This is a solid thought exercise and one I encourage you to do on your own. Even if you arrive at different names than I do, just getting the wheels turning is valuable. Not only did this give me insight into what the White Sox would need to pull the trigger, but it also illustrated why rebuilding is even on the table. Simply put, the White Sox would have to clear out their farm for Sale and that’s why the list of suitors is shorter than you think.
I’m going to try to detach myself from these players and give what I think is fair value for a cost-controlled ace.
Chicago White Sox get SP Chris Sale
TEAM X get OF Adam Eaton, C Zack Collins, RHP Carson Fulmer, RHP Alec Hansen, OF Adam Engel
And yet this still feels somewhat light. Any team talking with the White Sox is naturally going to start the conversation with Anderson. I deemed him untouchable, just as Corey Seager is untouchable for the Dodgers and Yoan Moncada likely is for the Red Sox.
For the sake of discussion, I tried to mirror this package around what the White Sox are reportedly targeting. Chicago absolutely wants one big league piece back just as I’d expect a hypothetical seller to demand as well.
With Anderson out, that piece is Eaton. This actually proves a more concerted point about why in the real world, Eaton is highly unlikely to be traded. This is largely because he’s the type of player the White Sox should seek in a Sale trade, not one they should necessarily dangle.
Eaton has 5 years/$38.4 million left on his deal if attractive club options are picked up. He’ll be 28-33 years-old during the length of that contract. This isn’t dissimilar to the contract, talent, and age situation of Jackie Bradley Jr.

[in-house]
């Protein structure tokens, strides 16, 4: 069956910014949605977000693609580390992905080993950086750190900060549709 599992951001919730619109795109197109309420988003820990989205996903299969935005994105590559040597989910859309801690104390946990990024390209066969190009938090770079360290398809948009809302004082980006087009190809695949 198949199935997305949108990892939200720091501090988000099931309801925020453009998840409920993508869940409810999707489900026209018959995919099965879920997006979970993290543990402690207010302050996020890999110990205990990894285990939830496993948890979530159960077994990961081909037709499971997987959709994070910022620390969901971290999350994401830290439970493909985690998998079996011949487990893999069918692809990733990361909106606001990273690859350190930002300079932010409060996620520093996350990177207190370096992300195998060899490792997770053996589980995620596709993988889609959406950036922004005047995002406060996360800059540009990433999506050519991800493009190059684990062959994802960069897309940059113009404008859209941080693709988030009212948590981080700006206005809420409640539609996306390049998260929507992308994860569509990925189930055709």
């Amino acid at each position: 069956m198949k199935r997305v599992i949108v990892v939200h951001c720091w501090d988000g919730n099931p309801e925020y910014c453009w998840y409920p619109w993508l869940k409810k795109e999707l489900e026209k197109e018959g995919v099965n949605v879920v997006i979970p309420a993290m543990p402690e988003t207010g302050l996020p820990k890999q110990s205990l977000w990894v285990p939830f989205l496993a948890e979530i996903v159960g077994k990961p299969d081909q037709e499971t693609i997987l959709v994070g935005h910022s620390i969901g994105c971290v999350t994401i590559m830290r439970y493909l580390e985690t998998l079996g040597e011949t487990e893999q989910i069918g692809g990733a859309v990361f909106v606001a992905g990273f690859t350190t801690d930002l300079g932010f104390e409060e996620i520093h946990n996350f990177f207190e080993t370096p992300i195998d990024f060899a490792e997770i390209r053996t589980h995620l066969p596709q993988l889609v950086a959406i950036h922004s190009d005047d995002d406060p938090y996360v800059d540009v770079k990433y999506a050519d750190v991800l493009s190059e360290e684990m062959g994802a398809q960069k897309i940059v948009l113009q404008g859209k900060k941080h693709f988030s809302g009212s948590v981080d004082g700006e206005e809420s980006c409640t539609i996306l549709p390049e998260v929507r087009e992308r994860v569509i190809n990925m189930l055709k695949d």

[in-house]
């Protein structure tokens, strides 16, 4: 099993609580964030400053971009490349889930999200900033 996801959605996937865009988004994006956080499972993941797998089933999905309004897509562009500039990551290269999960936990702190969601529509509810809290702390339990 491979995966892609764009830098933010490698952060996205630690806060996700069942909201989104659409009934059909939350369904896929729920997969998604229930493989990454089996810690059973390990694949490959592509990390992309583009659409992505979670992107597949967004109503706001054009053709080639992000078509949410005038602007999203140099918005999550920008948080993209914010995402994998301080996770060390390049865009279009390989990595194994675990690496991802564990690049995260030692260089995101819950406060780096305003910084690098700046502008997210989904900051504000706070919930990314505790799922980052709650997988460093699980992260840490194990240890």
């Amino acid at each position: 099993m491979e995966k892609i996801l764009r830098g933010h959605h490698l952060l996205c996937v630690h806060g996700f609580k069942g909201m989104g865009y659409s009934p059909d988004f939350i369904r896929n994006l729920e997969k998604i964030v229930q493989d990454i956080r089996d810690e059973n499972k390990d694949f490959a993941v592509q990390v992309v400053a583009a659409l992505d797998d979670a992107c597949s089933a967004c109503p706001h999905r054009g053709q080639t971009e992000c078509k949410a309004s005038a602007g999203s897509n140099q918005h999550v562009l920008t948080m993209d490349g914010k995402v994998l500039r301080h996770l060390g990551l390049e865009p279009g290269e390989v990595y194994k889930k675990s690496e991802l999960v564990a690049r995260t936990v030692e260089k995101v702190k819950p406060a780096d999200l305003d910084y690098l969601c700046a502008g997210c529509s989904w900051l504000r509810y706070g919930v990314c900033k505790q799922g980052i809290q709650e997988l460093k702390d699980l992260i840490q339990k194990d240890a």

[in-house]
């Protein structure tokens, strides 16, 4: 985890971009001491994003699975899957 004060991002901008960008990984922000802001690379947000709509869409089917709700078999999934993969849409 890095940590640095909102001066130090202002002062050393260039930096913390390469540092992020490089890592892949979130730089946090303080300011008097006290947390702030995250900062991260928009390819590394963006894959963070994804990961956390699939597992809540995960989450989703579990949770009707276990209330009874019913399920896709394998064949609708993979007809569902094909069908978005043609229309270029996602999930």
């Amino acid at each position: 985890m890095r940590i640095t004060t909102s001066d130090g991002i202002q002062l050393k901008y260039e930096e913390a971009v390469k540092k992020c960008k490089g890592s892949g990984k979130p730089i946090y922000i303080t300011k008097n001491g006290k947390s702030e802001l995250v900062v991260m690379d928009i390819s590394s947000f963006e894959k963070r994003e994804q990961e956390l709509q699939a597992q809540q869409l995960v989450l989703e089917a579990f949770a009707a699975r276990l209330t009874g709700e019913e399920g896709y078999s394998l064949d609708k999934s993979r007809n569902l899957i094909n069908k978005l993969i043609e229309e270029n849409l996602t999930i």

If you want a Dodgers comp for Eaton as a headliner based on control and overall value, it’s probably Joc Pederson. For the Astros, George Springer.
These are the major league players Chicago will likely target. As a 6.0 fWAR player in 2016, the inclusion of Eaton definitely keeps a rival GM on the phone.
Jun 20, 2016; Omaha, NE, USA; Miami Hurricanes catcher Zack Collins (0) drives in a run in the eighth inning against the UC Santa Barbara Gauchos in the 2016 College World Series at TD Ameritrade Park. UC Santa Barbara defeated Miami 5-3. Mandatory Credit: Steven Branscombe-USA TODAY Sports
Next up: Collins.
The 10th overall pick in the 2016 draft, and the White Sox’s coveted first-rounder, Collins would have to go in a Sale deal. Collins has an advanced bat and the potential to be a perennial 30 home run player at “The Arrow.” He has an excellent batting eye and isn’t afraid to take a walk. Combine high OBP-skills with his power and an ability to drive the ball to all fields and Collins looks like the real deal. The jury is still out on whether he’ll stick behind the plate but Nick Hostetler and the White Sox are certainly confident he has the chops to do so. This one would certainly sting.
Ditto Fulmer. The White Sox’s first rounder and the eigth overall pick in the 2015 MLB draft, the electric right-hander can still find success in the majors. With two plus pitches (fastball and power curve) and the potential for an above average change, Fulmer has the chance to stick as a starter. The high effort delivery makes some scouts pause and even Chicago tried to tone it down this season. Nonetheless, Fulmer is at his best when using his unorthodox delivery and his intense make up gives him the floor of at least a high leverage bullpen arm if starting doesn’t pan out. Thus, a valuable asset even with his median outcome.